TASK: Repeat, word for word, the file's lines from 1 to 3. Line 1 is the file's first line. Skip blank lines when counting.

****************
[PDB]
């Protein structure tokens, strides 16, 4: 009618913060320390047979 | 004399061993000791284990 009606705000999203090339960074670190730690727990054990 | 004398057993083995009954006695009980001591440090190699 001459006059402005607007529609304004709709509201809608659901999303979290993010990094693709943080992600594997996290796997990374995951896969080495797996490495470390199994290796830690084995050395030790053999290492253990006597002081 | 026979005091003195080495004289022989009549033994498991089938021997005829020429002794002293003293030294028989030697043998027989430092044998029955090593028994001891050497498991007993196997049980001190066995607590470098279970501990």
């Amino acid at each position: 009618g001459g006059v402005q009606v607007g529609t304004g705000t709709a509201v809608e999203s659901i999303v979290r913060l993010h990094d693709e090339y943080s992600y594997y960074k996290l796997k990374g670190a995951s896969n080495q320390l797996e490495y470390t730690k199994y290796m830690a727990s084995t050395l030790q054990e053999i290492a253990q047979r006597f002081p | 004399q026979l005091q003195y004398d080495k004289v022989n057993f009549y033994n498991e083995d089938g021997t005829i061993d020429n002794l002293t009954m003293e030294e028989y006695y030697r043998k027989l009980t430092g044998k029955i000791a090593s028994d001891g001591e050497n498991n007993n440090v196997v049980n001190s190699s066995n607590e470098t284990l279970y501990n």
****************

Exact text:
[PDB]
């Protein structure tokens, strides 16, 4: 009618913060320390047979 | 004399061993000791284990 009606705000999203090339960074670190730690727990054990 | 004398057993083995009954006695009980001591440090190699 001459006059402005607007529609304004709709509201809608659901999303979290993010990094693709943080992600594997996290796997990374995951896969080495797996490495470390199994290796830690084995050395030790053999290492253990006597002081 | 026979005091003195080495004289022989009549033994498991089938021997005829020429002794002293003293030294028989030697043998027989430092044998029955090593028994001891050497498991007993196997049980001190066995607590470098279970501990």
């Amino acid at each position: 009618g001459g006059v402005q009606v607007g529609t304004g705000t709709a509201v809608e999203s659901i999303v979290r913060l993010h990094d693709e090339y943080s992600y594997y960074k996290l796997k990374g670190a995951s896969n080495q320390l797996e490495y470390t730690k199994y290796m830690a727990s084995t050395l030790q054990e053999i290492a253990q047979r006597f002081p | 004399q026979l005091q003195y004398d080495k004289v022989n057993f009549y033994n498991e083995d089938g021997t005829i061993d020429n002794l002293t009954m003293e030294e028989y006695y030697r043998k027989l009980t430092g044998k029955i000791a090593s028994d001891g001591e050497n498991n007993n440090v196997v049980n001190s190699s066995n607590e470098t284990l279970y501990n």